Why I Write: Rebecca Evans

I wrote nonfiction in third person. It’s a strange method to approach narrative, essay and memoir. An unusual way to share a personal story. Most of my work had read like fiction and often, there felt a gap between the main character (me) and the audience. I told myself for years that this form would be a great device. A style of my own. Back then, I wrote my stories from a “she” instead of a “me” perspective.

In writing groups and workshops, my short stories were processed as if fabricated. Initially, feedback was difficult, especially when another writer would say something like, “she would never do that” or “I don’t believe this could happen”, which is a reminder that I had yet to establish enough of my protagonist (me) on the page. Even better was advice, “you might think about her doing this instead…” followed by ideas on how my character, meaning me, should behave. It felt like a cross between a lecture and a counseling session. Yes. I wish I could show more of the interior of my character (me).  And I wish my character (me) would have done things different. Don’t we all?

Yet my form with third-person memoir did succeed, but not through publication or recognition. I found, through the use of third-person, I could write the hard stuff, the stuff that damaged me, that changed me, that shamed me. I could write this as if I were writing about somebody else. As if this wasn’t me at all. With this technique, I found myself raw, real, and willing to commit to truth. I was less likely to edit while I wrote when the prose wasn’t closely attached to me.

In my first residency at Sierra Nevada’s MFA program, I wanted to brave up and read at open mike. I had some strong material, mostly excerpts from a larger manuscript that stayed stored in a file, waiting for revision. The section I selected was from a writing prompt based on a poem, “If These Old Walls Could Talk”, and is often used in a therapeutic setting. Not only had my essay been distanced from me in a third person POV, but it was also told through the perspective of my childhood walls. Before my reading, my mentor asked me why I wrote in third person.

“This keeps you safe,” she said, “distant from, not only your own story, but from the reader. Your material might be too hard to do this, but maybe try to tell it in first person.”

And then she asked about the walls. If I stayed behind the walls, secure in my hiding, then I created even more space between my own story and me. Between my reader and me.

The revision of this one-page excerpt brought me to my barren floor that night, alone in a dorm room in late summer Nevada. I had already tried to break away other barriers in my writing during the first few days in the program. I had watched a mamma bear and her two cubs, less than twenty feet from my study group, quietly walk across campus in the hazy gray midnight sky, reminding me that protection of one’s children need not be brutal, but could simply be a presence. Reminding me that writing, even with a group of passionate, creative spirits and Mother Nature herself, was always a solo flight. Reminding me that my interpretation of that bear was unique, and how I capture story will be through, not just my eyes and my memories, but my heart. I needed to reconnect my own story to me. I needed to own my story.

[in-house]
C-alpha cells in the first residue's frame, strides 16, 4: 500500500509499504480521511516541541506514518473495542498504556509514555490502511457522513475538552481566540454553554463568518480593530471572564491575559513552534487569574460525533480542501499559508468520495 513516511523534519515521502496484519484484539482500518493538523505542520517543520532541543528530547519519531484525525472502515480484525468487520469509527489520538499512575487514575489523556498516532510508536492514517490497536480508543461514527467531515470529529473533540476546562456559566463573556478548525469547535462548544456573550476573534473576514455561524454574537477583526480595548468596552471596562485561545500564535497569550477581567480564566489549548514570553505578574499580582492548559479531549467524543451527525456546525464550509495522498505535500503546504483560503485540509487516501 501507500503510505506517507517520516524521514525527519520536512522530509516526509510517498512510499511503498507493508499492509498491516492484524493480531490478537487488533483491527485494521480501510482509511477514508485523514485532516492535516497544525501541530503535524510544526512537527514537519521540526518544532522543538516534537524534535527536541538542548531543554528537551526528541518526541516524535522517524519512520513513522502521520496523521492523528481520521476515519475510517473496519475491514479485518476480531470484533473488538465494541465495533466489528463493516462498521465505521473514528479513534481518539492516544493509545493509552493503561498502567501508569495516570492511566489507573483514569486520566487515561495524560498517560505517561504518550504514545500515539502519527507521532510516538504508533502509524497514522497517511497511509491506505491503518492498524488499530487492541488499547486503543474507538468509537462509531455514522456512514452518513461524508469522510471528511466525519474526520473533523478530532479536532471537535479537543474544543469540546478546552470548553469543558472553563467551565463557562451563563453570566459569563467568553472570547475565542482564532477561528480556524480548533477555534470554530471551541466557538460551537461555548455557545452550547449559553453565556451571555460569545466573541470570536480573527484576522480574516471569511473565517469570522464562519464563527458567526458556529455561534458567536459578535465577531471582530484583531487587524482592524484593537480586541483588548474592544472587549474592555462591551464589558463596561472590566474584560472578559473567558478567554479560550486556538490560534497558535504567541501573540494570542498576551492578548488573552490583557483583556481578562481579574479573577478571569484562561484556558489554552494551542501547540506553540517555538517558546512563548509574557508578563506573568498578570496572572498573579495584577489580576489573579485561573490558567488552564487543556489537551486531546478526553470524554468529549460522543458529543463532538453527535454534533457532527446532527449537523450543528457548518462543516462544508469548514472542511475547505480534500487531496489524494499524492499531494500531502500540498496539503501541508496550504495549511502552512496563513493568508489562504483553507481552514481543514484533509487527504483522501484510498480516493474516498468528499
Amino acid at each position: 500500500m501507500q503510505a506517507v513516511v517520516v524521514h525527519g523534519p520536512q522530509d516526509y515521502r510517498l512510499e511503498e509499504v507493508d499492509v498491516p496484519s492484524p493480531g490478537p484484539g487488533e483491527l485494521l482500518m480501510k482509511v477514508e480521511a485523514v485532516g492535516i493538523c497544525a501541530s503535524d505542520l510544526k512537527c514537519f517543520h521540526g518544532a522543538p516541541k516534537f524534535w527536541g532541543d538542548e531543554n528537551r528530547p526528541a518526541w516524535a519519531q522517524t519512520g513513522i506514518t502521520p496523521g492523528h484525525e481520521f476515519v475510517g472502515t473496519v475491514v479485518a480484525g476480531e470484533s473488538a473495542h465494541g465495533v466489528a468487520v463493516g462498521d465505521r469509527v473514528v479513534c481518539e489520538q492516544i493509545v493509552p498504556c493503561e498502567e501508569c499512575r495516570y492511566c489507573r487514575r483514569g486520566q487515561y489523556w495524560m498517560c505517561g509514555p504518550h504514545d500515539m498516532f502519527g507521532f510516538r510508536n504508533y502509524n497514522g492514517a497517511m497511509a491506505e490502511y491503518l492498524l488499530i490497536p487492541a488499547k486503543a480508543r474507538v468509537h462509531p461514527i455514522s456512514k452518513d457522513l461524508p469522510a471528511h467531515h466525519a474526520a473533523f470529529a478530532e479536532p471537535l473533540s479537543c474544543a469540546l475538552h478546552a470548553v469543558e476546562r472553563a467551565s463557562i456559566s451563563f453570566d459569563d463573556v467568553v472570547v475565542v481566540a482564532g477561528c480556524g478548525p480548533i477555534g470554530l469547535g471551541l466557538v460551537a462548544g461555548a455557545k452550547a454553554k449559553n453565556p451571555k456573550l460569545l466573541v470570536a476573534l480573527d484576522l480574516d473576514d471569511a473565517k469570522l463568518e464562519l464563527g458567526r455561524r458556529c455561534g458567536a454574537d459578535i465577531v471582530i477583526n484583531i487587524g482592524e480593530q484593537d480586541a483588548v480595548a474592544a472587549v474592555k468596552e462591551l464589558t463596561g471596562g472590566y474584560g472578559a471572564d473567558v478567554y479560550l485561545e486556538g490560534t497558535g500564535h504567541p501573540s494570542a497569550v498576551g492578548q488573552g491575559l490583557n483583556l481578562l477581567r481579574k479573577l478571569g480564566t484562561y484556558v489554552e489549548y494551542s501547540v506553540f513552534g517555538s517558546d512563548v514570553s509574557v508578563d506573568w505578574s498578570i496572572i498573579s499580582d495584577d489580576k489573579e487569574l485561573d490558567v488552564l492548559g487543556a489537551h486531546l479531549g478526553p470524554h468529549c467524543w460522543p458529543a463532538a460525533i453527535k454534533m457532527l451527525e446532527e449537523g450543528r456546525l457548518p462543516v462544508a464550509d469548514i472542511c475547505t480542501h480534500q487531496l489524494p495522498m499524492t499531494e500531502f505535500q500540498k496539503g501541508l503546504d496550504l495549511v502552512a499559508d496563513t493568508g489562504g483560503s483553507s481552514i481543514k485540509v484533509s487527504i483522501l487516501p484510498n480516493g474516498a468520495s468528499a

I cried alone in my room, trying to read that one page, now in first person, aloud to my reflection. I couldn’t get through it as me, as I. I didn’t think I could read it in front of a room full of writers, many successful published authors and professors. I told myself, if I could read this, I could do anything. I’m a public speaker, a motivational coach, a television show host. I was Mrs. Idaho in 2004. I usually like attention. But when it was my turn to speak, I felt unstable standing at the podium. My voice fractured and it sounded like someone else was talking. I cried. I cried for my own story that I finally felt. One that I hadn’t allowed myself to feel for over forty years. I cried for me and for my adopted sister and for any woman or child who has ever been abused.

For the first time, my story mattered. Even if it doesn’t enter the world in the shape of a book or on the pages of a literary journal, it changed me forever.

And this is why I write.

This is why we write.

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About Rebecca Evans

Rebecca Evans served eight years in the United States Air Force, and is a decorated Gulf War veteran. She hosts the Our Voice television show, advocating personal stories, and mentors teens in the juvenile system. She held the title of Mrs. Idaho International and earned a B.A. in Creative Writing from Boise State University, minoring in Psychology, and was also honored with the BSU “Women Making History in Idaho” award.  Her work has made the short list of semi-finalist for American Short Fiction’s Short Story Contest, has appeared in Gravel Literary magazine and Scribes Weekly Anthology, among others. She’s currently pursuing an MFA in Creative Writing at Sierra Nevada College and serves on the editorial staff of the Sierra Nevada Review.  She lives in Idaho with her three sons.